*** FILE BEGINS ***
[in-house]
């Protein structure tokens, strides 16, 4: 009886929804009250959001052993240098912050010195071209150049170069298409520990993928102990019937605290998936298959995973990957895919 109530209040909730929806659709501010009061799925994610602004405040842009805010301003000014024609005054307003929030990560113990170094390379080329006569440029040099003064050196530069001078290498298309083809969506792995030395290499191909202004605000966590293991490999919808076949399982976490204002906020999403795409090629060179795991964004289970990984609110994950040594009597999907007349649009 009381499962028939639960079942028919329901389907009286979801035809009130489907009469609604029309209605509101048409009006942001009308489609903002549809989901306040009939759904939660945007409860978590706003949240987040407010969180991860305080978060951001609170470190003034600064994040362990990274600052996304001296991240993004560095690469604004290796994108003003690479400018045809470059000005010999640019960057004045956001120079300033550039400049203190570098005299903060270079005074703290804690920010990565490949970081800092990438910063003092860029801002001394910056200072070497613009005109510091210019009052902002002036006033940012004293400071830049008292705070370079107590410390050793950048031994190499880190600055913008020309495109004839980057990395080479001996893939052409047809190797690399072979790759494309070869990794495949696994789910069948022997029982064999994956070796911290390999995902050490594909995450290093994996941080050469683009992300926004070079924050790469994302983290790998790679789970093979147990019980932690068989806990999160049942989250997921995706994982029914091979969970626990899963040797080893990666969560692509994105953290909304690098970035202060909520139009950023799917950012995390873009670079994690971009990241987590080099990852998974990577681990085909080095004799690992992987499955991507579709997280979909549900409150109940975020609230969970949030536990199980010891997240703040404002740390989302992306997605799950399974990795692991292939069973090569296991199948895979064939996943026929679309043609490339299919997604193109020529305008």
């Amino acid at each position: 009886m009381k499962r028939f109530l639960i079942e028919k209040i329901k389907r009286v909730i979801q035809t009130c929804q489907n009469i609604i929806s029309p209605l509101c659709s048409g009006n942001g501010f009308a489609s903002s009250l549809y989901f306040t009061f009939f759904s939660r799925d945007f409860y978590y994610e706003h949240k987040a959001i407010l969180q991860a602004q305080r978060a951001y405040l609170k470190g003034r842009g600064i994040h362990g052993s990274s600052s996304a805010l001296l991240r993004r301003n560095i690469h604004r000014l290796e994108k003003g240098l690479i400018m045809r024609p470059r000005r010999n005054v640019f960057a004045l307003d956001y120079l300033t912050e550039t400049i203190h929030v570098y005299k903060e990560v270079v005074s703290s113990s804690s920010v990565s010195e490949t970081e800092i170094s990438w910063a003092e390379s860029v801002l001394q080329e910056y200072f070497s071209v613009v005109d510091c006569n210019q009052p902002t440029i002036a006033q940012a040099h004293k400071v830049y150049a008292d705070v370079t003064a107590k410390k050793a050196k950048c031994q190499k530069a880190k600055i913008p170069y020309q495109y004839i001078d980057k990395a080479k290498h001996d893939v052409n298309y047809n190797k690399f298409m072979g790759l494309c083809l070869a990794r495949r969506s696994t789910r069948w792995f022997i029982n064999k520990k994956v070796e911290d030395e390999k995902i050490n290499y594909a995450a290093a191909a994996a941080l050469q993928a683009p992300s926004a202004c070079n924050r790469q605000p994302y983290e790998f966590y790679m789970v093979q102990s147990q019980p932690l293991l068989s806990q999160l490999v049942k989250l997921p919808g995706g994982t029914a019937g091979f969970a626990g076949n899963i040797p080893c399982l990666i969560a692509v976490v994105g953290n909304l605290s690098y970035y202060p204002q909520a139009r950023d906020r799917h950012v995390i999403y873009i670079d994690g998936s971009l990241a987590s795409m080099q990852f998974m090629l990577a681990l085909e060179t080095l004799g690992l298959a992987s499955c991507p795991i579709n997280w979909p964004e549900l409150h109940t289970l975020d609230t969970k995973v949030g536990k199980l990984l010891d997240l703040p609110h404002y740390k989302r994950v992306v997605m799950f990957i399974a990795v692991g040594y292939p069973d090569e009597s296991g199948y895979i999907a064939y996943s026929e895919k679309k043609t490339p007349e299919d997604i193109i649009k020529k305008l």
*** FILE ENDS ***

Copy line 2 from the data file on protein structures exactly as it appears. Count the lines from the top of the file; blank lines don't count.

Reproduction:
């Protein structure tokens, strides 16, 4: 009886929804009250959001052993240098912050010195071209150049170069298409520990993928102990019937605290998936298959995973990957895919 109530209040909730929806659709501010009061799925994610602004405040842009805010301003000014024609005054307003929030990560113990170094390379080329006569440029040099003064050196530069001078290498298309083809969506792995030395290499191909202004605000966590293991490999919808076949399982976490204002906020999403795409090629060179795991964004289970990984609110994950040594009597999907007349649009 009381499962028939639960079942028919329901389907009286979801035809009130489907009469609604029309209605509101048409009006942001009308489609903002549809989901306040009939759904939660945007409860978590706003949240987040407010969180991860305080978060951001609170470190003034600064994040362990990274600052996304001296991240993004560095690469604004290796994108003003690479400018045809470059000005010999640019960057004045956001120079300033550039400049203190570098005299903060270079005074703290804690920010990565490949970081800092990438910063003092860029801002001394910056200072070497613009005109510091210019009052902002002036006033940012004293400071830049008292705070370079107590410390050793950048031994190499880190600055913008020309495109004839980057990395080479001996893939052409047809190797690399072979790759494309070869990794495949696994789910069948022997029982064999994956070796911290390999995902050490594909995450290093994996941080050469683009992300926004070079924050790469994302983290790998790679789970093979147990019980932690068989806990999160049942989250997921995706994982029914091979969970626990899963040797080893990666969560692509994105953290909304690098970035202060909520139009950023799917950012995390873009670079994690971009990241987590080099990852998974990577681990085909080095004799690992992987499955991507579709997280979909549900409150109940975020609230969970949030536990199980010891997240703040404002740390989302992306997605799950399974990795692991292939069973090569296991199948895979064939996943026929679309043609490339299919997604193109020529305008």